Moreover, if a charge is not confusing and misleading and is good as far as it goes, the omission of some matters which might have been included is not fatal, unless the omission is called to the attention of the court and an instruction requested. 2 Ohio Jurisprudence, 909, Section 759; 16 American Jurisprudence, 239, Section 362.
An examination of the part of the charge quoted shows that the trial judge limited recovery strictly to the pecuniary loss sustained by the father and brother. He further said that such question should be determined by the evidence and all the facts and circumstances established by the evidence. Nothing was said concerning the presumption of pecuniary injury in favor of the father, and since the proof showed little or no pecuniary loss to the surviving brother by the death, it may be assumed that in accordance with the charge the jury paid scant attention to him in its consideration of the matter of damages. See Toledo Rys. Light Co. v. Wettstein, Admr. (an action for the wrongful death of a six-year-old girl), 14 C. C. (N.S.), 441, 23 C. D., 15, affirmed without opinion, 79 Ohio St. 439, 87 N.E. 1142.
Nevertheless, since the computation of damages in any case of wrongful death is a somewhat indefinite process, the significance of the term "pecuniary injury" as it applies to a particular case and to those designated as next of kin in the action ought to be explained accurately, to the end that the defendant will not suffer unjustly and to a degree out of proportion to the loss actually inflicted.
More precisely, in an action for wrongful death where the ones designated as beneficiaries include not only those legally entitled to the services or support of the one killed, but other next of kin as well, the trial court should be careful to advise the jury fully as to the considerations to be applied to each in fixing the amount of any damage award.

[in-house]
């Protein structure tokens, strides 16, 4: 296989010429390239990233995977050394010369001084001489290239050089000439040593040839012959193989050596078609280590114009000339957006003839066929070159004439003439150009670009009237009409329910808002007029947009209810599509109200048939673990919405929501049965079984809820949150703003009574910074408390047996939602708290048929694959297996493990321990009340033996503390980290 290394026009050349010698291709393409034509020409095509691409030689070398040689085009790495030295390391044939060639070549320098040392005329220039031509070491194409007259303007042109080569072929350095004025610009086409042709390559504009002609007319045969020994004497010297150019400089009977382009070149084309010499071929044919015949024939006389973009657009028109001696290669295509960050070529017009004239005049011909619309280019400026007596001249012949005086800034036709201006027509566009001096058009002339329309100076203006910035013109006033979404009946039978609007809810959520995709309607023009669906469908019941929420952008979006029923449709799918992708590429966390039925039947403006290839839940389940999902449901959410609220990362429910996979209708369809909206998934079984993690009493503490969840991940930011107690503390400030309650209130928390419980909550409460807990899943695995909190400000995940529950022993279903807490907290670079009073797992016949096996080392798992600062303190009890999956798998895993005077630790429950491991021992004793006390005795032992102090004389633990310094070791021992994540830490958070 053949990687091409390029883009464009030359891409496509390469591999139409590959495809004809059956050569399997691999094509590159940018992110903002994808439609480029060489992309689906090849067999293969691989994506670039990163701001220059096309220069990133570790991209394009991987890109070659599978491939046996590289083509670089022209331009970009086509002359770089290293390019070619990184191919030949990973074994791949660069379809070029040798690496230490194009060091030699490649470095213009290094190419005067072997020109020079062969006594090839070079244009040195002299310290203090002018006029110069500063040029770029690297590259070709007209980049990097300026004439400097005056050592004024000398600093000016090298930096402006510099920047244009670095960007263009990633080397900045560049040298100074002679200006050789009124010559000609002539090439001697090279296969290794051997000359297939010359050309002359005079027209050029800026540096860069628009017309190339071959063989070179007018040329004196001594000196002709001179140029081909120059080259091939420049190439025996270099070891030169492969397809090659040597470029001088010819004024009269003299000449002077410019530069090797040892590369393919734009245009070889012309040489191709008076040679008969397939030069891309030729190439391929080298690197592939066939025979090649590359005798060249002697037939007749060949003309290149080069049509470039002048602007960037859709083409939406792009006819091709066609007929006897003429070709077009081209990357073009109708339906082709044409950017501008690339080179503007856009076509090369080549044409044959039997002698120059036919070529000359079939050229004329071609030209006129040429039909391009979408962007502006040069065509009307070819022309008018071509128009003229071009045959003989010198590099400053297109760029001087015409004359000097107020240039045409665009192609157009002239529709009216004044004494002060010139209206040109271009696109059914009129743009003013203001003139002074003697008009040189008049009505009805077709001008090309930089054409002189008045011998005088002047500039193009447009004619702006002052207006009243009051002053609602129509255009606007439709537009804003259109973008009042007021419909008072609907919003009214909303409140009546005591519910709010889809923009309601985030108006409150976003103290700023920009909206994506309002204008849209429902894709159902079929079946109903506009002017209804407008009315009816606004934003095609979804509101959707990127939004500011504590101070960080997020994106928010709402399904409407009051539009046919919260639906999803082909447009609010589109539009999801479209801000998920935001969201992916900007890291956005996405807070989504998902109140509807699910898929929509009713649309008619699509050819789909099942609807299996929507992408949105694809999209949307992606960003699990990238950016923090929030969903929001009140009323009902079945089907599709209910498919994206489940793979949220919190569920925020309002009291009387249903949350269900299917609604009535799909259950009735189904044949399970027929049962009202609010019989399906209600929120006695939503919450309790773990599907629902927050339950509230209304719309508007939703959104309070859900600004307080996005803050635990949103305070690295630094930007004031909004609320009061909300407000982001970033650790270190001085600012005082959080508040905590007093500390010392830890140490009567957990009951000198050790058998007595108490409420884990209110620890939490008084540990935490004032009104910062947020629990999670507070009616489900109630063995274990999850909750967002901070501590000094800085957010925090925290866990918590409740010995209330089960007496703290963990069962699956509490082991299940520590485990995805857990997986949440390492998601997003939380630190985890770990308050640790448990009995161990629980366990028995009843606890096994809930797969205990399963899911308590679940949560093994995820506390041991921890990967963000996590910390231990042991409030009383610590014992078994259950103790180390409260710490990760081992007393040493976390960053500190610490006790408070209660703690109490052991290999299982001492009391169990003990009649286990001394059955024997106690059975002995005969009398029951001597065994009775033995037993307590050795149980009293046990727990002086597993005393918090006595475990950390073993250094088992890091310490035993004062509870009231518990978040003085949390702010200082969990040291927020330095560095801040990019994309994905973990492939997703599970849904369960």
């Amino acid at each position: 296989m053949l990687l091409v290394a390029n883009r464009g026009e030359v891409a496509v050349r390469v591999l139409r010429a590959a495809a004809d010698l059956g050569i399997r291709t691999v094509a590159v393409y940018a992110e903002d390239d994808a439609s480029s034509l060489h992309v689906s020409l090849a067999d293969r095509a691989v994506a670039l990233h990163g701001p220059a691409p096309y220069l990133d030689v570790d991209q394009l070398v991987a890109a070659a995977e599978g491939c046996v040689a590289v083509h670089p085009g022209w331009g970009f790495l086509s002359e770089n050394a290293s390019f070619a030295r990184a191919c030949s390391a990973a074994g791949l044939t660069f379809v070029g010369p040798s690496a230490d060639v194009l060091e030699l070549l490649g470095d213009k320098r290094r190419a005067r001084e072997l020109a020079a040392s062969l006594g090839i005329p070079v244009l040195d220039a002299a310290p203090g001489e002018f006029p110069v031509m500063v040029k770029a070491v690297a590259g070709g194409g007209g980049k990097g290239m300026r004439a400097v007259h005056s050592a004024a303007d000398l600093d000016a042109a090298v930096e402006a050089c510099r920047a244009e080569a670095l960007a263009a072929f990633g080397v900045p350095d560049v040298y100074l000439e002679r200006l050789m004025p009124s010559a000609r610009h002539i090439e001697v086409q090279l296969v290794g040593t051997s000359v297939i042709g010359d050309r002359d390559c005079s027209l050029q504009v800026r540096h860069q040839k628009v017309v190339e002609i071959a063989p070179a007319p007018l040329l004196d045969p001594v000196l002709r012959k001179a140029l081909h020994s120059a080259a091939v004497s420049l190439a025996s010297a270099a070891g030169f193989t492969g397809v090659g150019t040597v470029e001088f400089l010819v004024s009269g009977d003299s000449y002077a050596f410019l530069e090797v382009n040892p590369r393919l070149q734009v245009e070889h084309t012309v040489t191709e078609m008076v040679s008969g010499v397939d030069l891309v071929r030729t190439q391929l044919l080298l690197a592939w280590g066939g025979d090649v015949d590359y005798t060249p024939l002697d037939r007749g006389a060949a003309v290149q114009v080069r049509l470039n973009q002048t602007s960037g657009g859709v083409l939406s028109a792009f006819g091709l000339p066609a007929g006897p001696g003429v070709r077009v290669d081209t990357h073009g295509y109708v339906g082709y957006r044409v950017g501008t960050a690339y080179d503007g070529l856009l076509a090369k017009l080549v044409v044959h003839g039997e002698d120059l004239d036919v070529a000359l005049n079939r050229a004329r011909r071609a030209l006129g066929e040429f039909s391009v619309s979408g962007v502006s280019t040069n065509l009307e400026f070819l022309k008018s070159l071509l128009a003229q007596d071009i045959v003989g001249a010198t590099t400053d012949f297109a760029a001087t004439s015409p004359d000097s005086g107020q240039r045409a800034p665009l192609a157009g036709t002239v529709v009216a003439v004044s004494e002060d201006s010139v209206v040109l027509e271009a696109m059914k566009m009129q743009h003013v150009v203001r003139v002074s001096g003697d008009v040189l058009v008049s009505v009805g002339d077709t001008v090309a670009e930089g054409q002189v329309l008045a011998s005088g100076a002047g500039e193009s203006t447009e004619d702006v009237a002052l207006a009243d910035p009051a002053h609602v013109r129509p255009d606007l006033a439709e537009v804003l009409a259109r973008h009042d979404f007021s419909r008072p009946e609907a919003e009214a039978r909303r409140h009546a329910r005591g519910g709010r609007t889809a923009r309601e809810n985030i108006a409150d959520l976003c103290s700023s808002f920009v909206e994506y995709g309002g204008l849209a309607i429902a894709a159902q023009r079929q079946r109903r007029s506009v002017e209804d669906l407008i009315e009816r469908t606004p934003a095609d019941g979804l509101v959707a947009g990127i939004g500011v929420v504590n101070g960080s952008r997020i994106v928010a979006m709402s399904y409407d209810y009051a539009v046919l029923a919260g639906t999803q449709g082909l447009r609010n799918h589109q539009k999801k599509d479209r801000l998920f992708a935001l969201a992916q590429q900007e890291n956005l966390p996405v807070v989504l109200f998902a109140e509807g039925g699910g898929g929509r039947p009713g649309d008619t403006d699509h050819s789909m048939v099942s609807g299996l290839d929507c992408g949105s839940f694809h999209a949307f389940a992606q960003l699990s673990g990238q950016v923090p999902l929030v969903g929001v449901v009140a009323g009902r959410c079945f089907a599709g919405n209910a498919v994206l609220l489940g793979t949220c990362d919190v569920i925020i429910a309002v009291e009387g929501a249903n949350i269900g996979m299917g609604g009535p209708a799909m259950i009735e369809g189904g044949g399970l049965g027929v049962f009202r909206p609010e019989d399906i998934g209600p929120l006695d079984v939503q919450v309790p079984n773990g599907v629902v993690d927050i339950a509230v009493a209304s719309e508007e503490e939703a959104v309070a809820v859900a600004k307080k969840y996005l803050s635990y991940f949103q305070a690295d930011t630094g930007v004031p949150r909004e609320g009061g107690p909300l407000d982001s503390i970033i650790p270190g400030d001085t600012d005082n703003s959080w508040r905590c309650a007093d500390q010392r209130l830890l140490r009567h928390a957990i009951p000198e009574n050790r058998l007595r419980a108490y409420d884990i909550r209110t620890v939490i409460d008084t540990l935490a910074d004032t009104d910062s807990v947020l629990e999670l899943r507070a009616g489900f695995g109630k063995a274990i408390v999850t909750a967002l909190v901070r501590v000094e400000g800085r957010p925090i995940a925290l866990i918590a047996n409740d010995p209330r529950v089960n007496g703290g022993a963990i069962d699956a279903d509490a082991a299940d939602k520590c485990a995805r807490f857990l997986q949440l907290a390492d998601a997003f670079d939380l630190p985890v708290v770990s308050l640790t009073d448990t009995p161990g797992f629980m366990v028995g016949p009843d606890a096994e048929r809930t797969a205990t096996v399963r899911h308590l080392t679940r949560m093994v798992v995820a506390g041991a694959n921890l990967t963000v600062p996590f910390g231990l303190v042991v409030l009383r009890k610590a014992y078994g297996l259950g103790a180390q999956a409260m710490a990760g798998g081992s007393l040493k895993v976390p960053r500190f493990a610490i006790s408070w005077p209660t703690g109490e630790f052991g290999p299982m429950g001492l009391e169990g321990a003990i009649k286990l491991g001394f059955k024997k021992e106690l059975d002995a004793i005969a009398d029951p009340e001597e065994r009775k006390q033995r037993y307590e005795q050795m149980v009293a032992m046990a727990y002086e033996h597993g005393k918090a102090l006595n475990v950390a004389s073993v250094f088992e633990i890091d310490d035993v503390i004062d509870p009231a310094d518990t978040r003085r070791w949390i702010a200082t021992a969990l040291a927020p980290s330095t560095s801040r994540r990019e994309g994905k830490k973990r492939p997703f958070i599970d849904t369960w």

If, for instance, there is no proof of pecuniary injury to a collateral relative, the court would be justified in removing him from consideration on the question of damages. The case of Grotenkemper v. Harris, Admr., supra, would indicate a contrary view, but the later case of Cincinnati St. Ry. Co. v. Altemeier, Admr., 60 Ohio St. 102, 53 N.E. 300, lends support to the proposition stated.
For the reasons outlined, the judgment of the Court of Appeals is reversed and that of the Court of Common Pleas affirmed.
WEYGANDT, C.J., WILLIAMS and TURNER, JJ., concur.
BELL, J., concurs in the judgment and in the syllabus, excepting paragraph five thereof.
It is stated in the majority opinion that the trial court "ought to have charged in greater detail on the manner in which the jury should regard the father on the one hand and the brother on the other with respect to an award of damages" but concluded that the failure to do so constitutes an error of omission only which should have been called to the attention of the court and an instruction requested, and, it not having been "called to the attention of the court and an instruction requested," does not constitute reversible error.
We are in accord with the view of the Court of Appeals that, under the facts disclosed by the record, it was the duty of the trial court to explain the provisions of Section 10509-167, General Code, as applied to the evidence adduced, and fully to advise the jury as to who should be considered in determining the question of damages and entitled to participate in any sum awarded. In our opinion, the incompleteness of the charge in such respect renders it misleading, and was therefore prejudicially erroneous.